Saying the Republican Party couldn't afford to take its eyes off its ultimate target -- Democratic Gov. Jim Doyle -- Milwaukee County Executive Scott Walker dropped out of the GOP race for governor Friday.

Walker's exit left the race between Doyle and U.S. Rep. Mark Green, R-Green Bay, months before voters were to choose a Republican nominee in the September primary.

That clearly energized Republicans, many of whom weren't looking forward to a bruising primary fight before heading into the November general election.

"I'm not going to lie to you. Scott's a great guy and he was a great candidate and will continue to be part of the team," said Rick Wiley, executive director of the Republican Party of Wisconsin.

"But when you have such a late primary and you have a candidate coming out of that primary essentially broke and going up against $6 (million) or $7 million of Doyle's money ... it's a daunting task."

Walker, 38, acknowledged that his campaign had failed to hit its fundraising goals. In the last six months of 2005, Walker's campaign raised just $617,258.

While Green raised slightly more -- $712,562 -- he had amassed a much larger war chest, close to $2.7 million, about half of which he had converted from his old congressional campaign.

In the same period, Doyle had raised $1.16 million, with $4.2 million on hand.

"Looking at the numbers this week, it became clear to me that our fundraising totals would only allow us to run a campaign in a fraction of the 72 counties in this state," Walker said in a press release. "In addition, our resources would be so limited that most of it would likely be spent on ads attacking our Republican opponent.

"A campaign that does not focus on Doyle before the primary will almost certainly ensure his re-election. To me, that outcome is unacceptable."

Doyle's campaign insisted nothing had changed with Walker's announcement.

But the suddenly tighter race will certainly force the governor to spend money far sooner than he had planned, since Green will no longer be fighting with Walker for a share of the Republican base and will instead be competing with Doyle for independent voters.

"It's clear that the Republican Party made the choice for voters ... and it's too bad that they're taking it out of the voters' hands," campaign spokeswoman Melanie Fonder said. "The governor is going to keep doing what he's been doing" in talking about his record and his plans to help middle-class voters.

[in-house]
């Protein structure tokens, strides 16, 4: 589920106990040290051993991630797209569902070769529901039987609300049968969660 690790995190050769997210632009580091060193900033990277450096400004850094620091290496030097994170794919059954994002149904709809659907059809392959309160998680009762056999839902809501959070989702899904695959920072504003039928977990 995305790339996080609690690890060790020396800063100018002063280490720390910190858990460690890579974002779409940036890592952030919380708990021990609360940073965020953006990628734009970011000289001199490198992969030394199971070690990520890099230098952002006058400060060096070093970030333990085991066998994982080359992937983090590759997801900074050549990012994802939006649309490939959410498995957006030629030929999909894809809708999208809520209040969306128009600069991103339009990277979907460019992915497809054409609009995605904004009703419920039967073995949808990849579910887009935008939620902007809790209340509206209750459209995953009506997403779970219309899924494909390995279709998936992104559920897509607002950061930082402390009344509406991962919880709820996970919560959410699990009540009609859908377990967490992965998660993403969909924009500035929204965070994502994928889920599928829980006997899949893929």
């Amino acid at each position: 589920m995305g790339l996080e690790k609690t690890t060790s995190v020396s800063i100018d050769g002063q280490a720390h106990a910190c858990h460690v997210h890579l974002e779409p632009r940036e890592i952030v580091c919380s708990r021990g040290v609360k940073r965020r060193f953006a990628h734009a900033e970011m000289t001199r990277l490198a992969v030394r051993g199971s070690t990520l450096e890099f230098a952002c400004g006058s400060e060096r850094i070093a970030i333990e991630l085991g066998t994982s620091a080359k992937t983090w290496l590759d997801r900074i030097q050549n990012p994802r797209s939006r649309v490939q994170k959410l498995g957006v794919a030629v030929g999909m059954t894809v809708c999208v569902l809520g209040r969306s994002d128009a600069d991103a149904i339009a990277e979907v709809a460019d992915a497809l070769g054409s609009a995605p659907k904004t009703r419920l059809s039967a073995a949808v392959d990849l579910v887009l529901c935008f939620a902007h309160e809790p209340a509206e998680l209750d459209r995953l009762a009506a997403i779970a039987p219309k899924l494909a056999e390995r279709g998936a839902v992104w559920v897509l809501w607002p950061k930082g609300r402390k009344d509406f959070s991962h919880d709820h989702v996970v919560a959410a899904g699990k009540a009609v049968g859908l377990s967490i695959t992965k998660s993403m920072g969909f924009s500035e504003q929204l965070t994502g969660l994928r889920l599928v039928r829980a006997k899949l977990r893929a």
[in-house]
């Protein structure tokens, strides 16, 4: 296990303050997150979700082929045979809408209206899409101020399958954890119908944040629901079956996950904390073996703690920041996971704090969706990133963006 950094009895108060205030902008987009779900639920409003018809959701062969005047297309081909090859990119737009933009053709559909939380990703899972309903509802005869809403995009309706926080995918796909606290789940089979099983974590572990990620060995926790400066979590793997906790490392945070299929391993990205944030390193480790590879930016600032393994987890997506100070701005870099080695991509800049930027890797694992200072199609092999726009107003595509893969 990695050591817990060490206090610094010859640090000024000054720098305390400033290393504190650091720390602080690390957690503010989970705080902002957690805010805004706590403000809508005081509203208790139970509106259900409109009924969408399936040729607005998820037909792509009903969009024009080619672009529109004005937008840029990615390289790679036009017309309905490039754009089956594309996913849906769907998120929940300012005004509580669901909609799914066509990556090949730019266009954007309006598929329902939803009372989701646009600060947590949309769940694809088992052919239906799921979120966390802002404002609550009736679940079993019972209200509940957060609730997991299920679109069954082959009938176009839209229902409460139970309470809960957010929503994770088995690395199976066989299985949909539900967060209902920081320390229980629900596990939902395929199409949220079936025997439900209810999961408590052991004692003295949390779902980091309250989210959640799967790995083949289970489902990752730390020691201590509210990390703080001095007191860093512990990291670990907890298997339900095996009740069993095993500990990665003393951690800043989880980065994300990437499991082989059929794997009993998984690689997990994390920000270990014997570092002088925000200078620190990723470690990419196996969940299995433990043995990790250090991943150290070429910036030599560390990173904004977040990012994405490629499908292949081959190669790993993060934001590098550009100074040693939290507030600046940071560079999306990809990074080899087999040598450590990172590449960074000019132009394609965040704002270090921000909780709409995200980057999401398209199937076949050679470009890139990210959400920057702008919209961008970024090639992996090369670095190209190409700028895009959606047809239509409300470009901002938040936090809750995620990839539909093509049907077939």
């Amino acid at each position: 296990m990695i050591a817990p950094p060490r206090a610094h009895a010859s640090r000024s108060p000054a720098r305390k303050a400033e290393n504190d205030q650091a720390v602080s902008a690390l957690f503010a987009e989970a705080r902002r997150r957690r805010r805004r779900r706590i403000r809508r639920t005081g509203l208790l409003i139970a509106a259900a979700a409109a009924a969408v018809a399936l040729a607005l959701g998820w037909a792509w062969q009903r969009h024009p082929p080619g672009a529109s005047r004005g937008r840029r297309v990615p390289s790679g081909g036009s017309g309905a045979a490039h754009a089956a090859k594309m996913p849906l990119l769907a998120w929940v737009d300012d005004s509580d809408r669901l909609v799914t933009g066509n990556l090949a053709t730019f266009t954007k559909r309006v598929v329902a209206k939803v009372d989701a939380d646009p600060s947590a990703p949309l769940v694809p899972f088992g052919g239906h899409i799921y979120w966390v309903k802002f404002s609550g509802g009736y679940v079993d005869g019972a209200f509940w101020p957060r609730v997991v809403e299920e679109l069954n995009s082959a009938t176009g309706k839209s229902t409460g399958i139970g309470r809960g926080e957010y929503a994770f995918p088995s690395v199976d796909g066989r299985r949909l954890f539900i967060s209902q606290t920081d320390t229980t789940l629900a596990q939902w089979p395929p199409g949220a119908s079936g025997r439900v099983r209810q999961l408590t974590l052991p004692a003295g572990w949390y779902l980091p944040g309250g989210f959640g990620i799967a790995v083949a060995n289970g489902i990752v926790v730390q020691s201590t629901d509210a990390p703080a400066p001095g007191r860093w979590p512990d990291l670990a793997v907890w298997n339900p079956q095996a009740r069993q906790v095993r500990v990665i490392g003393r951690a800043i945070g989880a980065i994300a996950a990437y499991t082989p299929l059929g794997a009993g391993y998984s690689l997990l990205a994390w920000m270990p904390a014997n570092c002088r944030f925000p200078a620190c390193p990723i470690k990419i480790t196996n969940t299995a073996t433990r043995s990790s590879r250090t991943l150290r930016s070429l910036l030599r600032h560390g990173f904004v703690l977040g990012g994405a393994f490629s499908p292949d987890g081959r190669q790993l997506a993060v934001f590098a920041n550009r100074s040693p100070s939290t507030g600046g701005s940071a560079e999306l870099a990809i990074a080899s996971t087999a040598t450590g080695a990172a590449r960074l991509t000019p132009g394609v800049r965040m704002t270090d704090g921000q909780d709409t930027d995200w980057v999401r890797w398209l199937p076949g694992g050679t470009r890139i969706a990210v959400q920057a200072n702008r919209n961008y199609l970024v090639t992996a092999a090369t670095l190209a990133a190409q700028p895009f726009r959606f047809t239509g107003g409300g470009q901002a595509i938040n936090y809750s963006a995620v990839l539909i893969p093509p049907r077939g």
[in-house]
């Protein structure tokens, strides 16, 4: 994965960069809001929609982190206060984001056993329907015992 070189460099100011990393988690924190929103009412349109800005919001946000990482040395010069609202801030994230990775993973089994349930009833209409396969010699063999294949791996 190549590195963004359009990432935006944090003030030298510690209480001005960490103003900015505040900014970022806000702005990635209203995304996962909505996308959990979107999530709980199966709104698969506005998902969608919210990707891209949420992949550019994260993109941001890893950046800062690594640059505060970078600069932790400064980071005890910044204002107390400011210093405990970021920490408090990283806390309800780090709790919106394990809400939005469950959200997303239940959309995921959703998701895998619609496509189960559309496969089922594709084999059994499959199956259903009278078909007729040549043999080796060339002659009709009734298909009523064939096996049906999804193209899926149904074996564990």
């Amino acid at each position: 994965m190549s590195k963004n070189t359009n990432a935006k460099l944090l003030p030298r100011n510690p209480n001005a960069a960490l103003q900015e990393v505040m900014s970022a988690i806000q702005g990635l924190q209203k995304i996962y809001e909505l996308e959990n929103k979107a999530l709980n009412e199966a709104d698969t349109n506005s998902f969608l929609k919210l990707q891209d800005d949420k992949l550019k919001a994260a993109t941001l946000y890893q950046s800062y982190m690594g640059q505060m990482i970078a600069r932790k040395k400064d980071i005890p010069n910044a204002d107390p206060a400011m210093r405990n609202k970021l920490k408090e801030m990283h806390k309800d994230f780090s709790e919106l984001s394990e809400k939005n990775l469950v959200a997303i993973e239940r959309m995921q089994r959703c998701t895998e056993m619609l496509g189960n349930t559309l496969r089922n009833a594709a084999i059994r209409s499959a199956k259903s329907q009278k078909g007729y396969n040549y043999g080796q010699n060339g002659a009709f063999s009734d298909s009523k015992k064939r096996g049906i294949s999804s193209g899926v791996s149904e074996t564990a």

A less-restrained Democratic Party Chairman Joe Wineke blasted Green as an extremist and a "rubber stamp for the failed policies of President Bush."

He singled out Green's support for budgets that have blown the federal surplus, support for a Medicare drug package Wineke called a boondoggle to benefit drug companies and his vote against a bill to increase federal money for stem-cell research.

Testimony in former Assembly Speaker Scott Jensen's misconduct trial last month also implicated top aides to Green's campaign and congressional office in possible illicit campaign activity years ago, when Green was himself in leadership in the Assembly.

Green has said he knew nothing about state staffers doing campaign work on state time or with state resources during his six years in the Assembly.

"The good news for Wisconsin voters is that Scott Walker is out of the race," Wineke said. "The bad news is that extreme Mark Green is still in it."

Wineke noted that Walker's announcement came one day after national GOP Chairman Ken Mehlman attended a political fundraiser in Madison at which he called Doyle the "most vulnerable" incumbent governor in the country.

But Wiley, who said he learned of the announcement just 90 minutes before Walker made it Friday, said Mehlman hadn't spoken with Walker about the race and that neither he nor the state party had urged Walker to quit.

Walker, of Wauwatosa, spent nine years in the Assembly before winning a special election in 2002 to become Milwaukee County executive, an office traditionally held by Democrats. The youngest person elected to that office, Walker was swept to power as part of a general housecleaning following a pension scandal.

In his statement, Walker was generous toward his former Republican rival, with whom he served in the state Assembly, and offered him his support and endorsement.

"In the end, I love this state too much to see Jim Doyle elected to another term," Walker said.

Green issued his own statement praising Walker as a "committed and principled public leader" who put the needs of Wisconsin taxpayers first.

"Our minor differences have never overshadowed our shared belief that Jim Doyle has spent too much, taxed too much and is too out of step with our Wisconsin values," Green said.

Wiley laughed off suggestions that former GOP Gov. Tommy Thompson would jump in the breach. Thompson, a longtime Doyle enemy, has refused to quash speculation he might run again. He didn't return a message seeking comment Friday.

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